H&M Group is among the participants behind $8 million in funding for Kintra Fibers, which will use the money to create prototypes from its cutting-edge biodegradable materials that mimic traditional polyester while using much less water and energy, and releasing almost 100 percent fewer greenhouse gases (GHG).
H&M leads the group which also includes Bestseller Invest FWD, Fashion for Good, New York Ventures, Tech Council Ventures and FAB Ventures, among other smaller investors from the fashion industry.
Backing Kintra aligns with the sustainability philosophies of Bestseller, Zara owner Inditex and Reformation, three producers which have formed a consortium whose goal it is to explore more environmentally friendly materials.
The new round of funding will give the industry a much needed push toward achieving its goals of eliminating reliance on materials that compromise the environment as the sustainability movement gains ground.
“Innovations like this that help reduce our reliance on fossil fuel-based synthetics are essential to our sustainability efforts at Reformation, particularly our goal to be Climate Positive by 2025,” said Kathleen Talbot, Reformation’s chief sustainability officer and vice president of operations. “It’s on us as an industry to take an active role in scaling next generation solutions, like Kintra, that have the potential to power the future of fashion.”
Manufacturers will create prototypes of different kinds to showcase Kintra’s unique yarns which have strength and durability akin to that of traditional polyester although it offers a softer hand. It has a stretch recovery of 10 percent to 15 percent and elegant drape which, in polyester, requires blending it with cotton and spandex.
Kintra’s innovation has been subjected to extensive yarn testing and fashioned into different weaves. Among them are satin wovens, technical outerwear wovens, and knits produced using air-jet texturing and draw-texturing processes.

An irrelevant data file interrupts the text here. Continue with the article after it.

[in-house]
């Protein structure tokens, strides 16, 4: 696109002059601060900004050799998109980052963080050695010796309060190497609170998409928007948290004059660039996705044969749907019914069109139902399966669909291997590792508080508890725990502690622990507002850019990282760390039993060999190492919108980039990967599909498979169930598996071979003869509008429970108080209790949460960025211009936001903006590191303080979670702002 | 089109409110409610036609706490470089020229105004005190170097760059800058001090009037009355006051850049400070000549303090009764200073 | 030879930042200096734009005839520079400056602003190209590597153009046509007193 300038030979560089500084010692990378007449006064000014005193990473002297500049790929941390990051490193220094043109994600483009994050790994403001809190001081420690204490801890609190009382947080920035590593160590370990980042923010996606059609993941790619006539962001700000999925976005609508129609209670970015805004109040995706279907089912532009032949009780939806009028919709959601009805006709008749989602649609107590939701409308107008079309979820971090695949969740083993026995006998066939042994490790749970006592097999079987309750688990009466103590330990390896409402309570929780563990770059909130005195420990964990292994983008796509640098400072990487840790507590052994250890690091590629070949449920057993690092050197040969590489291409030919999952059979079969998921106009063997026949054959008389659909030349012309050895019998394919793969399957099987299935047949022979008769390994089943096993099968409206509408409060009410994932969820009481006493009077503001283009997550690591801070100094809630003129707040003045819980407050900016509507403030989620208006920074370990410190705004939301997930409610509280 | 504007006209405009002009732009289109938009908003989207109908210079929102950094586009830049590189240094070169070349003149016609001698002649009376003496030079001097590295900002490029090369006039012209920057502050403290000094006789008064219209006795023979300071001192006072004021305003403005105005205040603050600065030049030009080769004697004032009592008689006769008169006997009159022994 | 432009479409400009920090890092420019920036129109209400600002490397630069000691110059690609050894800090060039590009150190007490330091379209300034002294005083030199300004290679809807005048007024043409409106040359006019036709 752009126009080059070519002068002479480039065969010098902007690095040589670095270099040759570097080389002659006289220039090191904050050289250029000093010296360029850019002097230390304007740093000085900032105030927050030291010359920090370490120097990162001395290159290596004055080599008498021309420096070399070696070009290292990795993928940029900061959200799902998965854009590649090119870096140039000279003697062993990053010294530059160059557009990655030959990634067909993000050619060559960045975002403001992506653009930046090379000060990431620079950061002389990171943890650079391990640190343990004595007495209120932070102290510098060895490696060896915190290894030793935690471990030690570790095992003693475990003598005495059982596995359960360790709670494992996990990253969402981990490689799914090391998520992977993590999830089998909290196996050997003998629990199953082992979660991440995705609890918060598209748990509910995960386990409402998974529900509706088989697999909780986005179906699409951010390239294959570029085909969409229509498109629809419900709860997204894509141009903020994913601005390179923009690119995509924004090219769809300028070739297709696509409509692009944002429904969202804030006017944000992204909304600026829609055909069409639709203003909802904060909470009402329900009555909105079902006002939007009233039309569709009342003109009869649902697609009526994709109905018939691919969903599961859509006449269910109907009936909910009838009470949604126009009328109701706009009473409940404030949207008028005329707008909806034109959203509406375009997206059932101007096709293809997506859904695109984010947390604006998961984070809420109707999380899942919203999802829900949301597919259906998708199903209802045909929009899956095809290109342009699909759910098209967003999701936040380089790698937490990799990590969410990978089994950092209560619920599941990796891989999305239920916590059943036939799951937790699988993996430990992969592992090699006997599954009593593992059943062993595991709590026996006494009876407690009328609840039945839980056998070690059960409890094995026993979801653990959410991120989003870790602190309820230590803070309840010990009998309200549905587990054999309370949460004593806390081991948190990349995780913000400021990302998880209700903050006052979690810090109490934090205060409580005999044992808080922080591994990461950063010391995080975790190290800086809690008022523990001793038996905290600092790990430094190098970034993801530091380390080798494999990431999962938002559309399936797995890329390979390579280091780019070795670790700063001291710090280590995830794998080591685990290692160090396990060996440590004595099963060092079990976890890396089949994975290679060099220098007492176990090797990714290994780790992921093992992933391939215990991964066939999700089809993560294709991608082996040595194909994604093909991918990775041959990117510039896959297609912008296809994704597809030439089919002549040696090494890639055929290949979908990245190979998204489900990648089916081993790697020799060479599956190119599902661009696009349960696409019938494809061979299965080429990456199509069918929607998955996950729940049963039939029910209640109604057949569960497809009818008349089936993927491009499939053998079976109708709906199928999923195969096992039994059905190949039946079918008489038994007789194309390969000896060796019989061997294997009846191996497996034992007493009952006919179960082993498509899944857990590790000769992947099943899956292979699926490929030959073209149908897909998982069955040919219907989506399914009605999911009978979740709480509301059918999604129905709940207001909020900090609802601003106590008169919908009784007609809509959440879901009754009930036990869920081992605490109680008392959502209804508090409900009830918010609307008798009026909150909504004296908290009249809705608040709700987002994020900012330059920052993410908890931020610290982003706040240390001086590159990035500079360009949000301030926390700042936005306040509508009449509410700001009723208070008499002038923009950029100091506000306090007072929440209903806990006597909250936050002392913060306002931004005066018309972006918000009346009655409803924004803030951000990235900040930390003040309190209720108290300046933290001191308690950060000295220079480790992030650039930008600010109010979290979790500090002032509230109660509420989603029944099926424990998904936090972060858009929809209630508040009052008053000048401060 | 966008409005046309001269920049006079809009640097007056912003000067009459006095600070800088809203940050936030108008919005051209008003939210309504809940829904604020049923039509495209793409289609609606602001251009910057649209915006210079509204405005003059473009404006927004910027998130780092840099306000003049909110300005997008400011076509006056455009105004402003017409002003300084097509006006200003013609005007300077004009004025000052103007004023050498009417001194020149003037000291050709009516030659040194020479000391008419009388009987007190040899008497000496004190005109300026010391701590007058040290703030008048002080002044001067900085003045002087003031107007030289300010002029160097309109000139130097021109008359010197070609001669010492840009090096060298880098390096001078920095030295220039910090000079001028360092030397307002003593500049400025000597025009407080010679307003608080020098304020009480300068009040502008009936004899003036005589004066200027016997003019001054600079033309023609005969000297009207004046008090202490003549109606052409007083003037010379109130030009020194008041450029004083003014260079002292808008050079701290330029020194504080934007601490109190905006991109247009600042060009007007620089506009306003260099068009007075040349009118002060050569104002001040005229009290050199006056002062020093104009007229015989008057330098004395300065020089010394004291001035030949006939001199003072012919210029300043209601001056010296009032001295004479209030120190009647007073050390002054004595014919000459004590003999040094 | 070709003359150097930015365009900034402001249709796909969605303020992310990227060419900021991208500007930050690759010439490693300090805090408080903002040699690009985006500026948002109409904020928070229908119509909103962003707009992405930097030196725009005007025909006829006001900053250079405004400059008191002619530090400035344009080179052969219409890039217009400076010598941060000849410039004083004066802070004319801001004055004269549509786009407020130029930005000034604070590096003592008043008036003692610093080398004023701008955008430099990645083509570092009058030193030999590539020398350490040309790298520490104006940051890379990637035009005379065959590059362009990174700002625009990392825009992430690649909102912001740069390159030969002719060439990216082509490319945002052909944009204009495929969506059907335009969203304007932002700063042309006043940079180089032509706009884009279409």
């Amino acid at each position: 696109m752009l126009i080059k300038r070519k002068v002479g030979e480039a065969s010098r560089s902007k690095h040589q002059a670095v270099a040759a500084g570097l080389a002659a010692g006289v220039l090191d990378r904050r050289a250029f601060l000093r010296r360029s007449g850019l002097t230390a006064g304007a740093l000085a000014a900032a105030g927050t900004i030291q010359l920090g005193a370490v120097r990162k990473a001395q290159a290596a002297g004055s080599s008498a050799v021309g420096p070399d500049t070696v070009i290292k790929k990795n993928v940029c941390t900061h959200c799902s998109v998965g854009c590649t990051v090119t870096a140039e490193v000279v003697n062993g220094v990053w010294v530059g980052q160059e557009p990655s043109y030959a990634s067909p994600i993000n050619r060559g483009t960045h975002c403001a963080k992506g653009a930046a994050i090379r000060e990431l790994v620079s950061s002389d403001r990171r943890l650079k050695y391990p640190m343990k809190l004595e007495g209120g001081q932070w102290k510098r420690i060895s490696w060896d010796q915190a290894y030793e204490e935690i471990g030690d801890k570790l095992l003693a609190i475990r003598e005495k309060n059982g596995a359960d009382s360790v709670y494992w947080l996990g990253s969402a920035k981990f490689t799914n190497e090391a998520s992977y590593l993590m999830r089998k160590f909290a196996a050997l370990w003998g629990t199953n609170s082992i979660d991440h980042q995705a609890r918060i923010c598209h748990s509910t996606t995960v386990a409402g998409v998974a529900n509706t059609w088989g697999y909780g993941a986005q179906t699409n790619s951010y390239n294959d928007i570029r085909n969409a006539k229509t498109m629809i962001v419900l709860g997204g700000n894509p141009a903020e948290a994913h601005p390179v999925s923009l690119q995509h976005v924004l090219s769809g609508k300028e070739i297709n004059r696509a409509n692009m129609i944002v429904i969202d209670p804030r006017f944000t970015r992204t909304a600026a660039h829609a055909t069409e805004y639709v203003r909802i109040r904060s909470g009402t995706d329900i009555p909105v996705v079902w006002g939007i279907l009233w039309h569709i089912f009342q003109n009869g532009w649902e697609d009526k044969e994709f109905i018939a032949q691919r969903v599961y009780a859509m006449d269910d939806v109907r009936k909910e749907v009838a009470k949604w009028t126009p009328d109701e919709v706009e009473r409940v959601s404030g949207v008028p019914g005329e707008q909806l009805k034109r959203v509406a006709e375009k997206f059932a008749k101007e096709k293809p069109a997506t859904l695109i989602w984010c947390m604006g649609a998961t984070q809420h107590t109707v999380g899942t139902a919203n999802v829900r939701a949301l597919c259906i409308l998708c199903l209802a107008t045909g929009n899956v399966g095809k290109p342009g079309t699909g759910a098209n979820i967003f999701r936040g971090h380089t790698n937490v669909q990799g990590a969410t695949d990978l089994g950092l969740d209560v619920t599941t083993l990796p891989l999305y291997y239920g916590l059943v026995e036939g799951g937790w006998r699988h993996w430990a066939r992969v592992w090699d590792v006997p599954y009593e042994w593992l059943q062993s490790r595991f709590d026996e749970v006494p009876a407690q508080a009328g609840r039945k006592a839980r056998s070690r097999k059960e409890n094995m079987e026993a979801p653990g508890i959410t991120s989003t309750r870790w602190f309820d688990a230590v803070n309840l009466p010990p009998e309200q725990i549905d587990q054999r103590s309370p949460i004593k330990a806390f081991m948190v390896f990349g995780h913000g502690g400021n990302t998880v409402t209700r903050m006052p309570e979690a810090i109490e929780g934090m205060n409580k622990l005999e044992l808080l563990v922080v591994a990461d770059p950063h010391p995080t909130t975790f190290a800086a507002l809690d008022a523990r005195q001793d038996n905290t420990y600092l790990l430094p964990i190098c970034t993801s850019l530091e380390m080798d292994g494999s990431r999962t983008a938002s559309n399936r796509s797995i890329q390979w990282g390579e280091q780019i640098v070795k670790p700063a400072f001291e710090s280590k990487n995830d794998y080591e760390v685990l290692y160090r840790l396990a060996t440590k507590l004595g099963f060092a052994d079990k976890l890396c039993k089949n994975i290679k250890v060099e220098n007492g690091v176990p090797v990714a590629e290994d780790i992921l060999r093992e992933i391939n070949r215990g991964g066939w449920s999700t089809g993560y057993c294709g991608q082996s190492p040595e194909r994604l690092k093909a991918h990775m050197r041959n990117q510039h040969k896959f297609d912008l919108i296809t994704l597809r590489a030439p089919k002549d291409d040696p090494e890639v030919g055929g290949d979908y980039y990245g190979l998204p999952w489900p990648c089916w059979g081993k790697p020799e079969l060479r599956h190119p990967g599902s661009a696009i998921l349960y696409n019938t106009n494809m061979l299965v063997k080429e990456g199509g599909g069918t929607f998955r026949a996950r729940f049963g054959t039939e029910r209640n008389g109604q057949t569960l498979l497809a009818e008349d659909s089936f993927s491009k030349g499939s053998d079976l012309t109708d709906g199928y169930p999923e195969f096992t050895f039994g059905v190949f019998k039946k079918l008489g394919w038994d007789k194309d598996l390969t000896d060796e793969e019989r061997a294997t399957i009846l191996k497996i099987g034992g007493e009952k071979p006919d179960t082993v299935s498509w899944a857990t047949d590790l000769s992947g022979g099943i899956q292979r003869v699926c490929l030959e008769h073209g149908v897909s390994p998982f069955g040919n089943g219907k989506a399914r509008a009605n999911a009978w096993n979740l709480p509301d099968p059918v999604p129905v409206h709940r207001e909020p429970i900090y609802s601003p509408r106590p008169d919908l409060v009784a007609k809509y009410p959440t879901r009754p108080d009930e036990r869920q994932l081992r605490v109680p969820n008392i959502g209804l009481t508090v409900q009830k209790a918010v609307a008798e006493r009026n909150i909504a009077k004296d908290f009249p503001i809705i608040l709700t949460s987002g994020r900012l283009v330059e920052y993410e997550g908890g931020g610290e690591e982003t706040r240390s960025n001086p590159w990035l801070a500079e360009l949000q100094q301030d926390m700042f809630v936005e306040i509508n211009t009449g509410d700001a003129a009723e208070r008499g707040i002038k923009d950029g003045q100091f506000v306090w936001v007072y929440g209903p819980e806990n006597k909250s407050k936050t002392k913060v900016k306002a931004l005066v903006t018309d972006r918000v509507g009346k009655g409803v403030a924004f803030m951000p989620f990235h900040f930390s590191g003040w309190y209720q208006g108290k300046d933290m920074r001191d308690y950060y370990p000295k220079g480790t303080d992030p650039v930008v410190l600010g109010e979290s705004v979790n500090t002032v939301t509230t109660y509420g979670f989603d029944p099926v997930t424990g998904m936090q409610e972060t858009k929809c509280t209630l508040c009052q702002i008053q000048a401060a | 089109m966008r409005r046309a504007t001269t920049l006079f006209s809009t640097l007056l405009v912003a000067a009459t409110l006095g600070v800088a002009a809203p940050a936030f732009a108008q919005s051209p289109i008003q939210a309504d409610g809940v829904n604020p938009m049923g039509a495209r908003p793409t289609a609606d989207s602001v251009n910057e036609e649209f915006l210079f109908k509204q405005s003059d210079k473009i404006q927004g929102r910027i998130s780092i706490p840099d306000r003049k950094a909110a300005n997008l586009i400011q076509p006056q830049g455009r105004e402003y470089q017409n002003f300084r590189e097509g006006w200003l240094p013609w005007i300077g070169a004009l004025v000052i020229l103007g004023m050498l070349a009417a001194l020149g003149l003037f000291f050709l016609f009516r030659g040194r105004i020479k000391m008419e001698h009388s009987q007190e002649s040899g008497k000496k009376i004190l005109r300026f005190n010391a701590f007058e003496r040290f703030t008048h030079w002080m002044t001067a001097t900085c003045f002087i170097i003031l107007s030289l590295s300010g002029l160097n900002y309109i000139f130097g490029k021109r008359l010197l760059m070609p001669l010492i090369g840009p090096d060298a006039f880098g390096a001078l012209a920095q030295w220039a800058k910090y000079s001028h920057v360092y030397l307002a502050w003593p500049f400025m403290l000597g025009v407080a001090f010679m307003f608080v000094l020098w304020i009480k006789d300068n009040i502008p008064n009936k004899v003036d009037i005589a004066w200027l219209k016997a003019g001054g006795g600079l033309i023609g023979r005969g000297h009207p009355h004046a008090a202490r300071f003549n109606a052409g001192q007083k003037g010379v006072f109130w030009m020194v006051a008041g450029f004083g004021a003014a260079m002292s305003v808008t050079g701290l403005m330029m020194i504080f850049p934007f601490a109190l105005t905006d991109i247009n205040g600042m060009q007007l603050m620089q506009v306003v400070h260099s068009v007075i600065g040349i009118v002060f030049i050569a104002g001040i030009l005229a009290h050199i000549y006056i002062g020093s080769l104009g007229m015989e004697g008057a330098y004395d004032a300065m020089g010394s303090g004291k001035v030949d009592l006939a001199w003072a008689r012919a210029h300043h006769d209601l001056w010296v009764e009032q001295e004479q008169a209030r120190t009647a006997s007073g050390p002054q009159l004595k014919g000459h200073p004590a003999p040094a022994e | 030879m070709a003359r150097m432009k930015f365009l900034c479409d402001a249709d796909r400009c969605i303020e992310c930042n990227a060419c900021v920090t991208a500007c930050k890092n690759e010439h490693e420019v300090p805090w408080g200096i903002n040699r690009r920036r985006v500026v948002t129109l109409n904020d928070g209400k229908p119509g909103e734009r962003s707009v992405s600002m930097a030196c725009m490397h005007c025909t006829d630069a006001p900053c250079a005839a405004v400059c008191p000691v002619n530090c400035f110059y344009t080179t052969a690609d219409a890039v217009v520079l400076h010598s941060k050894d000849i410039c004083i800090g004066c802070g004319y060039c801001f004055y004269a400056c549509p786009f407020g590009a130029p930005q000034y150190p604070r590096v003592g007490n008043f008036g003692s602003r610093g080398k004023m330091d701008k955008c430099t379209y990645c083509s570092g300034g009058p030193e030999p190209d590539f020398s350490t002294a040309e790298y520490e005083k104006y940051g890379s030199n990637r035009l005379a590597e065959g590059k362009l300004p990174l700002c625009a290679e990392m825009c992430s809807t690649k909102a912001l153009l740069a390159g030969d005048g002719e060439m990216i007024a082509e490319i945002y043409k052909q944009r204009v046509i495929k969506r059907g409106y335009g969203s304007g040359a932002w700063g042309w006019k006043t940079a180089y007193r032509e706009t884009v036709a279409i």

It is Kintra’s mono-material construction that provides all the performance benefits and makes it easier to recycle than polyester. Comparing its raw materials and resin processes to traditional polyester, Kintra shows a 95 percent reduction in GHG emissions, a 30 percent reduction in water usage and a 20 percent reduction in energy consumption.
Greater energy savings is predicted as Kintra is assessed further. Tests did not include yarn spinning, dyeing, or finishing for which Kintra uses lower temperatures than conventional polyester. Lower temperatures could result in lower Scope 3 emissions in the manufacturing supply chain.
Those behind the funding herald Kintra as revolutionary in the quest for a more environmentally friendly apparel sector.
“Kintra addresses the environmental impact of traditional polyester at every stage, from production to usage and end-o-life, providing a comprehensive solution for a truly circular fashion industry,” according to Alissa Baier-Lentz, COO and co-founder of Kintra Fibers.